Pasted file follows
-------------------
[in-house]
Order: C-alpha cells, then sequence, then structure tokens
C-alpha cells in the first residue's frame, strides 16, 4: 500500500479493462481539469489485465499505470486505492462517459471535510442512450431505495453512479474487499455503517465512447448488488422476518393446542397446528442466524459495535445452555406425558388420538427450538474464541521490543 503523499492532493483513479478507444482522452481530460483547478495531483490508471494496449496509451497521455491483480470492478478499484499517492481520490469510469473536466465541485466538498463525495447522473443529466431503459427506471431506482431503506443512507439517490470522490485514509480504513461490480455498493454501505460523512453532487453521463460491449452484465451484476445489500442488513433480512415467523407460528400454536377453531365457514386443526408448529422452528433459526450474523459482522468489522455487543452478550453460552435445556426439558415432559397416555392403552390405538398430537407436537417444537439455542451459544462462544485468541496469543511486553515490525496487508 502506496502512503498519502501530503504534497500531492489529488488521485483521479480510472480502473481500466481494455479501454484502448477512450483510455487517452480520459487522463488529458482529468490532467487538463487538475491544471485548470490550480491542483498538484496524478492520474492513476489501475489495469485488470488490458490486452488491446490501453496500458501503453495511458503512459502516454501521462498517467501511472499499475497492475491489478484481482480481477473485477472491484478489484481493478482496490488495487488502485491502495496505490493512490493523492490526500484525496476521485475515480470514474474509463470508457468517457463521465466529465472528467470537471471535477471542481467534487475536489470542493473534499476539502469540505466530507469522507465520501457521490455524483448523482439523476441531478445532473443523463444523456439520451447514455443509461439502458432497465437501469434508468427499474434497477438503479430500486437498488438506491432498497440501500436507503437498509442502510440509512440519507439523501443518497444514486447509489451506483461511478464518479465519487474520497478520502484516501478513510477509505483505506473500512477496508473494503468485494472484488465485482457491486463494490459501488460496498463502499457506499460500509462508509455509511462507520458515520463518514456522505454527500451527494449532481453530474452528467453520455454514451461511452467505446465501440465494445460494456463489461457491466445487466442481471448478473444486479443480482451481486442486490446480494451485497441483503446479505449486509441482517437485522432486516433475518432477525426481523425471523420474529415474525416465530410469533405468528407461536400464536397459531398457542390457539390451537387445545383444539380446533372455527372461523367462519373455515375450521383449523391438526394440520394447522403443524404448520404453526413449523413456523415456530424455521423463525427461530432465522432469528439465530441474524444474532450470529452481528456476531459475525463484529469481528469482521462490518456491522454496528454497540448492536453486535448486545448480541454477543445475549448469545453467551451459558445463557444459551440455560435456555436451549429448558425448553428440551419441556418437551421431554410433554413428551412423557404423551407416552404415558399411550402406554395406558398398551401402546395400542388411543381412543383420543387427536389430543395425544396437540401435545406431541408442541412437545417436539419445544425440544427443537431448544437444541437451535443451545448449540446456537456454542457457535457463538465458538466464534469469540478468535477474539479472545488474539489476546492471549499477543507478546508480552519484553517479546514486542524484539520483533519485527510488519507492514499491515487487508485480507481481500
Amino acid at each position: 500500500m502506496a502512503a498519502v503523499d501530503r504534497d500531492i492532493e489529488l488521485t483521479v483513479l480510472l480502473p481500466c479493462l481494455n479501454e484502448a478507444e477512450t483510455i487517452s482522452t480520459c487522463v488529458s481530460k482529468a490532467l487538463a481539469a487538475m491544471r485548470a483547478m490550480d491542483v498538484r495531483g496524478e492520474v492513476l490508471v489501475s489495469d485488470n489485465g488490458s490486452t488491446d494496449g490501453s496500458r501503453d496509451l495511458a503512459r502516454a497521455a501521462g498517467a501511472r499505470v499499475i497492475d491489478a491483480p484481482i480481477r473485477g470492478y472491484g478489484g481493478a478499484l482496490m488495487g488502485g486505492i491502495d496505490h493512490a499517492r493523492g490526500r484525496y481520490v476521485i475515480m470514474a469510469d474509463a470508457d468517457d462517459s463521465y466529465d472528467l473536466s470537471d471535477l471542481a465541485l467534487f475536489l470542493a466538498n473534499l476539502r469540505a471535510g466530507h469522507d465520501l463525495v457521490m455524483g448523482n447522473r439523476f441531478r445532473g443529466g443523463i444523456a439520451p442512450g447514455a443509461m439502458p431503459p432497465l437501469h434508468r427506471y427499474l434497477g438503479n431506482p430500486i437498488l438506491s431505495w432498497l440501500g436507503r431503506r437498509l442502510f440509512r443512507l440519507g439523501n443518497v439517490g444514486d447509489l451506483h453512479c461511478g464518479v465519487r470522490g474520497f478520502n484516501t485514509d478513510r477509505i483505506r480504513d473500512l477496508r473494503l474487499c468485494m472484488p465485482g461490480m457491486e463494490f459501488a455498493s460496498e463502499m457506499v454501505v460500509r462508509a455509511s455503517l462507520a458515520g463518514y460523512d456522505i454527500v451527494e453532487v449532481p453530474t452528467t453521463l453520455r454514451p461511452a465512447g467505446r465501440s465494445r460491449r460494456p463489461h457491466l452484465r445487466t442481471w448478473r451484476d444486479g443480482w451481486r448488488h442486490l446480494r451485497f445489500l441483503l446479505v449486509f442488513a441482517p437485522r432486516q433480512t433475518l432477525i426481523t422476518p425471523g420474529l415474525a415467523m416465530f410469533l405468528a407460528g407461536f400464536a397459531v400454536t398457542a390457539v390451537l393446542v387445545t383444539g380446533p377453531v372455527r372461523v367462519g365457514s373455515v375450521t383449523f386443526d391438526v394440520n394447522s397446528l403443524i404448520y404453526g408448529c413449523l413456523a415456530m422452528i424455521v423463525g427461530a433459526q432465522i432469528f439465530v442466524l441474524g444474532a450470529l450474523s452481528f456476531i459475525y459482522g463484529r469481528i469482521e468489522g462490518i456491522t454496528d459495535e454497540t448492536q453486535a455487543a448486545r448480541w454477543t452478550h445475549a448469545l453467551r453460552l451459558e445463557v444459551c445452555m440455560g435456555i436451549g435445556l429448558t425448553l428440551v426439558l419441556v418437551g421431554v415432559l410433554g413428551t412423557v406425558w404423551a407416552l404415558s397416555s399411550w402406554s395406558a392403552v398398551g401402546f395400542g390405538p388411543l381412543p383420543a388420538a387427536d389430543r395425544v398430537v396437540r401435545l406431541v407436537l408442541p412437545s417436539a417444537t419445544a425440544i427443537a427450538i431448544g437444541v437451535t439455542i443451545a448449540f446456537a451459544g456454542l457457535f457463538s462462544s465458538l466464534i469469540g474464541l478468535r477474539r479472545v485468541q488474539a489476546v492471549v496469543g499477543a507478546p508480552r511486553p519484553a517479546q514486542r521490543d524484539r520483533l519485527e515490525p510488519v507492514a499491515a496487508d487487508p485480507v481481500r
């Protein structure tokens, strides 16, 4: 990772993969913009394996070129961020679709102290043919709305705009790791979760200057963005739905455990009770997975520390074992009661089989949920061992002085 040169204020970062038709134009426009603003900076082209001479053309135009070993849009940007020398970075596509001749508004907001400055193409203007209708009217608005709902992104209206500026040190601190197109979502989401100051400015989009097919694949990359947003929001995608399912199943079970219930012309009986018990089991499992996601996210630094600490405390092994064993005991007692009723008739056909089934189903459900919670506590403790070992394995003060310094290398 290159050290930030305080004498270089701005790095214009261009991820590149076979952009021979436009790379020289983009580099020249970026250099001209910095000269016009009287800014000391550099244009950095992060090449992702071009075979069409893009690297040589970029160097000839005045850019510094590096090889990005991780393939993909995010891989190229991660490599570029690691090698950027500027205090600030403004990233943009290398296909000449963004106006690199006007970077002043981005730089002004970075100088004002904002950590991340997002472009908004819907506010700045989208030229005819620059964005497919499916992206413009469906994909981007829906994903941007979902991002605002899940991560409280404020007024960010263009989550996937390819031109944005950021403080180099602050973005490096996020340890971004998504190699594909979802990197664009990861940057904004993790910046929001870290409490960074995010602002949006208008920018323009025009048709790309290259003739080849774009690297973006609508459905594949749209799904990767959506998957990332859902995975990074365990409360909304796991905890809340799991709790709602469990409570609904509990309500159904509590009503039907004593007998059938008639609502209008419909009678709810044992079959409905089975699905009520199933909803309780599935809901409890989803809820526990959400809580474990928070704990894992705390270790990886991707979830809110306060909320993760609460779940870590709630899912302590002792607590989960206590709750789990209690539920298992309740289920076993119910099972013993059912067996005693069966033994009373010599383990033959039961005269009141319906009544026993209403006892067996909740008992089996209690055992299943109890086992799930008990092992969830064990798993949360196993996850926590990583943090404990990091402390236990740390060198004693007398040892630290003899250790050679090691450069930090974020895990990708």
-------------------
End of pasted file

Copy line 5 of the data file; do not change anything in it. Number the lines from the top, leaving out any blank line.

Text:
């Protein structure tokens, strides 16, 4: 990772993969913009394996070129961020679709102290043919709305705009790791979760200057963005739905455990009770997975520390074992009661089989949920061992002085 040169204020970062038709134009426009603003900076082209001479053309135009070993849009940007020398970075596509001749508004907001400055193409203007209708009217608005709902992104209206500026040190601190197109979502989401100051400015989009097919694949990359947003929001995608399912199943079970219930012309009986018990089991499992996601996210630094600490405390092994064993005991007692009723008739056909089934189903459900919670506590403790070992394995003060310094290398 290159050290930030305080004498270089701005790095214009261009991820590149076979952009021979436009790379020289983009580099020249970026250099001209910095000269016009009287800014000391550099244009950095992060090449992702071009075979069409893009690297040589970029160097000839005045850019510094590096090889990005991780393939993909995010891989190229991660490599570029690691090698950027500027205090600030403004990233943009290398296909000449963004106006690199006007970077002043981005730089002004970075100088004002904002950590991340997002472009908004819907506010700045989208030229005819620059964005497919499916992206413009469906994909981007829906994903941007979902991002605002899940991560409280404020007024960010263009989550996937390819031109944005950021403080180099602050973005490096996020340890971004998504190699594909979802990197664009990861940057904004993790910046929001870290409490960074995010602002949006208008920018323009025009048709790309290259003739080849774009690297973006609508459905594949749209799904990767959506998957990332859902995975990074365990409360909304796991905890809340799991709790709602469990409570609904509990309500159904509590009503039907004593007998059938008639609502209008419909009678709810044992079959409905089975699905009520199933909803309780599935809901409890989803809820526990959400809580474990928070704990894992705390270790990886991707979830809110306060909320993760609460779940870590709630899912302590002792607590989960206590709750789990209690539920298992309740289920076993119910099972013993059912067996005693069966033994009373010599383990033959039961005269009141319906009544026993209403006892067996909740008992089996209690055992299943109890086992799930008990092992969830064990798993949360196993996850926590990583943090404990990091402390236990740390060198004693007398040892630290003899250790050679090691450069930090974020895990990708």